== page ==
To celebrate the past 25 years of pop culture, Entertainment Weekly released a new book entitled The Must List. Is this compact hardback book worthy of sitting on your coffee table? Watch my video review to find out:
When recently speaking with Michael Des Barres, he recommended that my girlfriend and I watch his latest movie, California Solo, so we did. The film, starring Robert Carlyle, premiered at the 2012 Sundance Film Festival and went on to win several awards at other film festivals. After watching the movie, I’m not surprised it received such acclaim. It’s a terrific character study about an endearing former rock star I couldn’t help but feel for. Carlyle’s ability to convey MacAldonich’s internal and external struggles was mesmerizing. Even when he didn’t speak a word, his body language said everything. As expected, Des Barres’ role as the former manager of MacAldonich’s dissolved band was delightfully charming. And at one hour and 35 minutes, this movie doesn’t overstay its welcome. I highly recommend you check it out.
Lachlan MacAldonich is former Britpop rocker who has settled into a comfortably numb existence in farm country just outside Los Angeles. By day, he works on an organic farm and travels regularly to the city’s farmers’ markets to sell produce. By night, he retreats to his crummy apartment to record “Flame-Outs,” his podcast that recounts the tragic deaths of great musicians. The only spark in his humdrum existence is Beau, a lovely struggling actress and amateur chef who frequents the Silver Lake farmers’ market.
One night, Lachlan gets pulled over for a DUI, a charge that dredges up his past drug offense and threatens him with deportation. Lachlan’s only hope of staying in the U.S. is proving that his removal would cause “extreme hardship” to a U.S. citizen spouse or relative. Lachlan contacts his estranged ex-wife and daughter, raising past demons that he must finally confront.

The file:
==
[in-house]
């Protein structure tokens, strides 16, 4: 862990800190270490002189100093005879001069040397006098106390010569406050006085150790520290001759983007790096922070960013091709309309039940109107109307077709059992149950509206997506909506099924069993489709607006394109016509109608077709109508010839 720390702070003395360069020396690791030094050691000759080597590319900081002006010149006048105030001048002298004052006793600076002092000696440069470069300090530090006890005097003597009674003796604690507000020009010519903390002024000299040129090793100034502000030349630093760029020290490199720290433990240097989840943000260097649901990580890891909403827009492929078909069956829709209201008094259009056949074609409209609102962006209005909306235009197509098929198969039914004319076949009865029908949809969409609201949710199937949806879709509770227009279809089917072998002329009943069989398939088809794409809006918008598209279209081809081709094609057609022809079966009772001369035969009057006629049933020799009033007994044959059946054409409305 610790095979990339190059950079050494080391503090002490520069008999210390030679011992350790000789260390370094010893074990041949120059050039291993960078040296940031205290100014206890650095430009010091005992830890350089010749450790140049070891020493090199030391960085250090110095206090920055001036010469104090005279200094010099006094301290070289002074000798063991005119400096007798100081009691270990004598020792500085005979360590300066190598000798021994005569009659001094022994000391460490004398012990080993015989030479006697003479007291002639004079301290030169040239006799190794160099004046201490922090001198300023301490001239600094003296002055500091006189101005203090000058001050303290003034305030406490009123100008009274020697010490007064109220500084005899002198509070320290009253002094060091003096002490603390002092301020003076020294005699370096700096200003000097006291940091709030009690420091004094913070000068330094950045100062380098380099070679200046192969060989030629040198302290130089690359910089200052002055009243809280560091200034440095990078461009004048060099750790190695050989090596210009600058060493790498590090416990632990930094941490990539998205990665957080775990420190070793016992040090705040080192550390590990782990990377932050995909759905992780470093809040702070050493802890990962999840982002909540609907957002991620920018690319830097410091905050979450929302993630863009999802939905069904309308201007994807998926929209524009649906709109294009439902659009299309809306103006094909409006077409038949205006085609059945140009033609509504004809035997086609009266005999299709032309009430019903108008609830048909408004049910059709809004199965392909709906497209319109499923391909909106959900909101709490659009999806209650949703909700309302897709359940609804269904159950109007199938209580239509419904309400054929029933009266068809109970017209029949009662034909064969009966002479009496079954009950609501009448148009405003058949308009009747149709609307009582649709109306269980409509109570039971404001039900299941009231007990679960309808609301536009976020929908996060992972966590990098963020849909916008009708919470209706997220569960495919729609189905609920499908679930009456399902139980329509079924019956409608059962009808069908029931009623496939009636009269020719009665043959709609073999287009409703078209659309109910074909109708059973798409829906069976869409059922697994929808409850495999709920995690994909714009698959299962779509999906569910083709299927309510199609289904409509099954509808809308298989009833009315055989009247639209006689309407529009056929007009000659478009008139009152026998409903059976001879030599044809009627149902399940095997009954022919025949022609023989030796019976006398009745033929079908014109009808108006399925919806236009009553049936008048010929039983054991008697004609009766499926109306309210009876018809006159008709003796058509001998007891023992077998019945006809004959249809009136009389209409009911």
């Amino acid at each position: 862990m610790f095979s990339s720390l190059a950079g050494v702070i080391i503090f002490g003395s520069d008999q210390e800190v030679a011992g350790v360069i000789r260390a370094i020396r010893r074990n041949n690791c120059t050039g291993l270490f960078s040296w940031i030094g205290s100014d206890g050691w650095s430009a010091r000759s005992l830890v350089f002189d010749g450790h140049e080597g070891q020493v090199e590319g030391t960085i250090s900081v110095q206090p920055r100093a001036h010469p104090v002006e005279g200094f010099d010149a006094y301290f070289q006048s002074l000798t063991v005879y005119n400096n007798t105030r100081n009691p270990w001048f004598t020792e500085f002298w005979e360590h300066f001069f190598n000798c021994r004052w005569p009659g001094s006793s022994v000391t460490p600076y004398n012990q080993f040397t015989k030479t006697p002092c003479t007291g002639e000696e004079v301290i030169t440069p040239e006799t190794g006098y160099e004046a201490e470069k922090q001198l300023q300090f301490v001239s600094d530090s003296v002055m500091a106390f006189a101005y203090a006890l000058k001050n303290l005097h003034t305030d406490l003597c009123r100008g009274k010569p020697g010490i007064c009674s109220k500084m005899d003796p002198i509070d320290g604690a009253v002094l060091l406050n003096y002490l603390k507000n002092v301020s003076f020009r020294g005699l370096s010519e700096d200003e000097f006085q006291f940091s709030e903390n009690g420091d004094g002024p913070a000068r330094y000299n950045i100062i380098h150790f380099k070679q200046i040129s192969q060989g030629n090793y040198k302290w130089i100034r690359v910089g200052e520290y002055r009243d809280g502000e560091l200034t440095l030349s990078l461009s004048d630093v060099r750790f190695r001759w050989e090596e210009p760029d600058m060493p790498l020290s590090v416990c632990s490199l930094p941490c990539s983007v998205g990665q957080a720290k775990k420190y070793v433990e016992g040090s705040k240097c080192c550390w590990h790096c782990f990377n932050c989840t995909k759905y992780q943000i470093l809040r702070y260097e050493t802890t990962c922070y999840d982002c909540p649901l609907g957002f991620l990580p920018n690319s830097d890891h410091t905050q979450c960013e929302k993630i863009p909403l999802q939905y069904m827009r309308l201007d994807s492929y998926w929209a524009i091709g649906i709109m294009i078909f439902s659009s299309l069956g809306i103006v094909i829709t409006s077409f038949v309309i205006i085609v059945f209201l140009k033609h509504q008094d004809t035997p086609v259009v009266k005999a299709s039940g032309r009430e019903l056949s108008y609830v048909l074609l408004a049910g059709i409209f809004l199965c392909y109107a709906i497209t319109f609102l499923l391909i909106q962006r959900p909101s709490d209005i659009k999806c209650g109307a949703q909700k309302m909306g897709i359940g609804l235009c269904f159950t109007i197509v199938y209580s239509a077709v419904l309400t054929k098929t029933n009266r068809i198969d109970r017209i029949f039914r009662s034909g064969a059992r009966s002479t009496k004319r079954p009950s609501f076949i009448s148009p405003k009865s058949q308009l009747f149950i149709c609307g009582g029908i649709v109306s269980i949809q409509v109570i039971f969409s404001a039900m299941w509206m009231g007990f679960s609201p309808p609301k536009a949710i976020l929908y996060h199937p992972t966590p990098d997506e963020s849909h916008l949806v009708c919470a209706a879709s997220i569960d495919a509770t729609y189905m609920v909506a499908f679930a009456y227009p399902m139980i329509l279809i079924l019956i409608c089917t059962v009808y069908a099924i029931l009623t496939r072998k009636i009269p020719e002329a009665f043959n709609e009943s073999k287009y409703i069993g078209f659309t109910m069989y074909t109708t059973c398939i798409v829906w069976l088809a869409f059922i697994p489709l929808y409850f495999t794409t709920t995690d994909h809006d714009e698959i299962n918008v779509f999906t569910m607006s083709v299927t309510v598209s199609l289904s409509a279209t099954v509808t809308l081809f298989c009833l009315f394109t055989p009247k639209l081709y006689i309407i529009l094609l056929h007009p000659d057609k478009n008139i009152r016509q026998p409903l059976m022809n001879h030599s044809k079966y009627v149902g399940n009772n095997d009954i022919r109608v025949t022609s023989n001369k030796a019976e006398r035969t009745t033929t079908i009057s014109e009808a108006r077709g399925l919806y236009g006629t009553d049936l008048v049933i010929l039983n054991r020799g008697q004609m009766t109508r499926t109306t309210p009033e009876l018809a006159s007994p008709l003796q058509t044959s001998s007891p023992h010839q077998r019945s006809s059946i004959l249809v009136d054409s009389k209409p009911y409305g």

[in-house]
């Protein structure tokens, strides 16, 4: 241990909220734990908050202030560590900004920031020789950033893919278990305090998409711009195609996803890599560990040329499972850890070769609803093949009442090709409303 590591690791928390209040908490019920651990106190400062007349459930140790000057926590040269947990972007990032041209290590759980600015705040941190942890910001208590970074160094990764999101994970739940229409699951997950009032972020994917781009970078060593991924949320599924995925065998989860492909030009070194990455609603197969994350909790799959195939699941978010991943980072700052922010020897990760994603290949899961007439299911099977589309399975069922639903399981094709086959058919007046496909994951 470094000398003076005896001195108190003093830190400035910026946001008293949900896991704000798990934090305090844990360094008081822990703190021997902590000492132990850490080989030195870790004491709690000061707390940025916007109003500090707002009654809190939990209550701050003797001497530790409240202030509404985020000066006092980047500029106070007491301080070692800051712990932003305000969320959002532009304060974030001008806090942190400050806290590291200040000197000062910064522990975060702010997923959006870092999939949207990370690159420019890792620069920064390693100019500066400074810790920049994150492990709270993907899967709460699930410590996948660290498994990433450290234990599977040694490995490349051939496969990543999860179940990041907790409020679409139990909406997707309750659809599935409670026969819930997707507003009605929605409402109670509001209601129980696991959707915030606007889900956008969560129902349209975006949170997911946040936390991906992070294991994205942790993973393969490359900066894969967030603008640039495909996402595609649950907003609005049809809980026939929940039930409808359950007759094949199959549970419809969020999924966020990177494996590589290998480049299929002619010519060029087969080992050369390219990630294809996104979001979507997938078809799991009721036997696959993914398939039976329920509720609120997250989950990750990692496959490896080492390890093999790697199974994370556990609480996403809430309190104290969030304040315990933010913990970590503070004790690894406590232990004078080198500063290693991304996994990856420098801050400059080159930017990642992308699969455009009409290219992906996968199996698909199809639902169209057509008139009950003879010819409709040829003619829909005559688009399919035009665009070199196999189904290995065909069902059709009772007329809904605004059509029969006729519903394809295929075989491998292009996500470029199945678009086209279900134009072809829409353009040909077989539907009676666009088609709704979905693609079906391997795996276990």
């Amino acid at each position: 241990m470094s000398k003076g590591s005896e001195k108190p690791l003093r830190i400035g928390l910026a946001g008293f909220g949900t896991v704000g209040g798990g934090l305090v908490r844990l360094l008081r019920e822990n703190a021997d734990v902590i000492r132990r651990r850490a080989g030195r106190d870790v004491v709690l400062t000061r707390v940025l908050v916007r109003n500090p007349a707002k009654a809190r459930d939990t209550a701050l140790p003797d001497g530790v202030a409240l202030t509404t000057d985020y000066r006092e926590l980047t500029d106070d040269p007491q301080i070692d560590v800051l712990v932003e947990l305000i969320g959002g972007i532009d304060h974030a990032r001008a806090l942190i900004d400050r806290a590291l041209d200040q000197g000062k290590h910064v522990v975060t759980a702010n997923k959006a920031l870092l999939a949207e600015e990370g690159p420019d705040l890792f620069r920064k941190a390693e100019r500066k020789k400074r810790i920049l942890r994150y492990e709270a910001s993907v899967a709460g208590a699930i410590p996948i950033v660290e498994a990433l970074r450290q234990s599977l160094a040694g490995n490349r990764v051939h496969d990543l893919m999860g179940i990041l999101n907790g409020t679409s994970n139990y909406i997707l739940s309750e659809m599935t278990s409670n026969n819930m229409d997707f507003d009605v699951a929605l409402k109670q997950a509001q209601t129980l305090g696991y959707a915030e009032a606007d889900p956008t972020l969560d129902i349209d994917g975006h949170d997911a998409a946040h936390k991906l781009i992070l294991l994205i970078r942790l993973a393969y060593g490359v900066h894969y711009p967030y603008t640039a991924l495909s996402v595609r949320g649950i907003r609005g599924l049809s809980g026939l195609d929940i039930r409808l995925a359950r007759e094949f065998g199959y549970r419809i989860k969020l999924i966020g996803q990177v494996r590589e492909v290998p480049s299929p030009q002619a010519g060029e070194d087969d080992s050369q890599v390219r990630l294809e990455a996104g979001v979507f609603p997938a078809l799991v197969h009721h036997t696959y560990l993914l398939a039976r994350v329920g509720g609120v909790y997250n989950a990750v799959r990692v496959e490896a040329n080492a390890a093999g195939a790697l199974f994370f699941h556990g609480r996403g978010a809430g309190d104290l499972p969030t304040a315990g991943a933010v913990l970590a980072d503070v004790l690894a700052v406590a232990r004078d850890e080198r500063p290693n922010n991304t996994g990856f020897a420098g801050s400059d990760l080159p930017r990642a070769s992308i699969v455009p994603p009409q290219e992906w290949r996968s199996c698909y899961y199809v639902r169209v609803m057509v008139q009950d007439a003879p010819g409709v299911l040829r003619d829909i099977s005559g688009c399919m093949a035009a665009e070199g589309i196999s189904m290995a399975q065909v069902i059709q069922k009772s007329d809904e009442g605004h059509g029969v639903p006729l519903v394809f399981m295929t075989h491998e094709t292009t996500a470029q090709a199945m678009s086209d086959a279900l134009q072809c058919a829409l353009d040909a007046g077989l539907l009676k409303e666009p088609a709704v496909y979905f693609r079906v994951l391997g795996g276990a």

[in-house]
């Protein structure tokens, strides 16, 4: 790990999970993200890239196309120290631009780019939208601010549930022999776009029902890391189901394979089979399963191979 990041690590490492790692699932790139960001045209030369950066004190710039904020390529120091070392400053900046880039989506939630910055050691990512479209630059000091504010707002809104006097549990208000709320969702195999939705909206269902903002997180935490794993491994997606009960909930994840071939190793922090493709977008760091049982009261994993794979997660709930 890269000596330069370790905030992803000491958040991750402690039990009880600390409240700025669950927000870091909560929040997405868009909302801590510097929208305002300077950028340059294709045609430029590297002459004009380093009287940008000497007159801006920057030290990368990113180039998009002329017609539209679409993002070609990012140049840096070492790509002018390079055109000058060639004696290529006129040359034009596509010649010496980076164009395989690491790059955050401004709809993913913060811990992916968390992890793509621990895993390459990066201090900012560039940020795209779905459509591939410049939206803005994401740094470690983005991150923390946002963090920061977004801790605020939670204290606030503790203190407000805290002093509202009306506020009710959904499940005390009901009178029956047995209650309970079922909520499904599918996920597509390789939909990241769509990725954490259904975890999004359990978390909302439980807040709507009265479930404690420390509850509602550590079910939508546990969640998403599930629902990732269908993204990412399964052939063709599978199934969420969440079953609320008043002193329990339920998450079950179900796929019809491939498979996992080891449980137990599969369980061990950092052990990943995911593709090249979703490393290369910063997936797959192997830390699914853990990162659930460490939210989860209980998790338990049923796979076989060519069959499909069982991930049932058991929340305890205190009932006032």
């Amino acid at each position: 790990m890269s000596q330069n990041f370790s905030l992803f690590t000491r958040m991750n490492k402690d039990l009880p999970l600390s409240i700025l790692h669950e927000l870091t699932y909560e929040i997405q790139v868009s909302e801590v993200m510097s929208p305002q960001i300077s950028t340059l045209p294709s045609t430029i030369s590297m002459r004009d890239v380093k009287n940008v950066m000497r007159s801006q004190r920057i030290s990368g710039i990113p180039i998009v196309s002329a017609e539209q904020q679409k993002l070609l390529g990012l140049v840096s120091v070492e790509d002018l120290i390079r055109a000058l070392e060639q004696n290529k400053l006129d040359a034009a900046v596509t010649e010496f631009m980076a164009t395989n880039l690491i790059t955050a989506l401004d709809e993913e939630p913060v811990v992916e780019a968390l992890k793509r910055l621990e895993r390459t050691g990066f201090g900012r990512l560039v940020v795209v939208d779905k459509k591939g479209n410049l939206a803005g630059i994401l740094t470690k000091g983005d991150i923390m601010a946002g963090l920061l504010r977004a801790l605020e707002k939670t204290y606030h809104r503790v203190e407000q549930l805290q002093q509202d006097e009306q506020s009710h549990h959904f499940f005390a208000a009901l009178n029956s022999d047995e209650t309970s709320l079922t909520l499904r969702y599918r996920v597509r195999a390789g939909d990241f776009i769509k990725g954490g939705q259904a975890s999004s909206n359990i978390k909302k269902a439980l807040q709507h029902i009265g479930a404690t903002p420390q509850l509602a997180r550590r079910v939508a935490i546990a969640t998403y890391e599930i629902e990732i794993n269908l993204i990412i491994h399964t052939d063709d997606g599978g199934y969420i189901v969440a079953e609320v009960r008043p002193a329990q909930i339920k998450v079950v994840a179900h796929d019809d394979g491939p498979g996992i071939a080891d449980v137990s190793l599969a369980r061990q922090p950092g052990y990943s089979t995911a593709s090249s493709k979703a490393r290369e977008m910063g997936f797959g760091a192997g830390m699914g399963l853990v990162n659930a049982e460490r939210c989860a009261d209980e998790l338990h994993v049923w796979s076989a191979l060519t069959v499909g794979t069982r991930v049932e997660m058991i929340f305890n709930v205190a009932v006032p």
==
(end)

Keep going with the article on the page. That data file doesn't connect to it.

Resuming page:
California Solo is a human story about post-fame life and personal redemption.
I recently met one of my favorite thriller writers for the second time: Harlan Coben. With more than 50 million books in print and his last five consecutive novels debuting at the top of The New York Times Bestseller list, Coben is one of the most successful and skillful authors. He rose to fame with Tell No One, which was turned into an award-winning foreign film, and Coben is also well known for his popular Myron Bolitar novels. If you enjoy thrillers or mysteries in any capacity, I urge you to pick up one of his books. They’re tremendous.
But back to the book signing. So there I was at Barnes & Noble with my girlfriend, eagerly awaiting the arrival of Harlan Coben. I was telling her about his sense of humor and how he doesn’t read from his books during these events. My goal was to make sure she understood this was not going to be a boring book signing. Having read three of his books prior to going, I had a feeling she would leave with a greater appreciation of the man and his work.
When Harlan was introduced, I cringed as the book seller butchered Myron Bolitar’s name calling the fictional character Byron Molitar. It’s a strange name, no doubt about it. But either she or the person who typed up the sheet she read off of mercilessly destroyed Myron’s name. Who’s to blame? The world may never know.
Upon his arrival, Coben was met with a wave of applause and he shared the good news that Hugh Jackman is set to appear in the film adaptation of his new novel Six Years. Considering the book just came out, I though it was a heck of an accomplishment. Coben went on to say, “Working with Hollywood is like being separated by a barbed-wire fence. I throw the books over and they throw the money over. Then we both run in opposite directions. Until I’m at the movie premiere, I won’t believe it’s real.”
One of the most interesting pieces of information to come out of the evening was Coben’s criteria for what makes a good writer. “You need to have three things: inspiration, perspiration and desperation.” By this he meant, first and foremost a writer needs an idea to write about, following by a strong work ethic. Moreover, Coben feels that writers like himself are fearful of “having to work a real job” if their writing fails. This is where the desperation comes in. “I’m not fit to do anything other than write,” Coben said as fits of laughter echoed through the room.
I had the opportunity to ask Coben a question during the Q&A portion of the event, and he graciously answered. It was about his thoughts on audiobooks, and he went on to tell us about his experience narrating one of his own books. “The producer in the studio told me to slow down and that I didn’t understand the characters. I wrote the characters,” Coben said with a chuckle. He also spent a great deal of time with fans signing books, answering questions, listening to their stories and posing for photos. There’s a reason why I go see Harlan Coben when he’s nearby. Not only is he a great author, he’s a great person. Similar to Lisa Scottoline, he’s genuine. If Coben comes to your neck of the woods, make it a point to attend. You’ll enjoy yourself.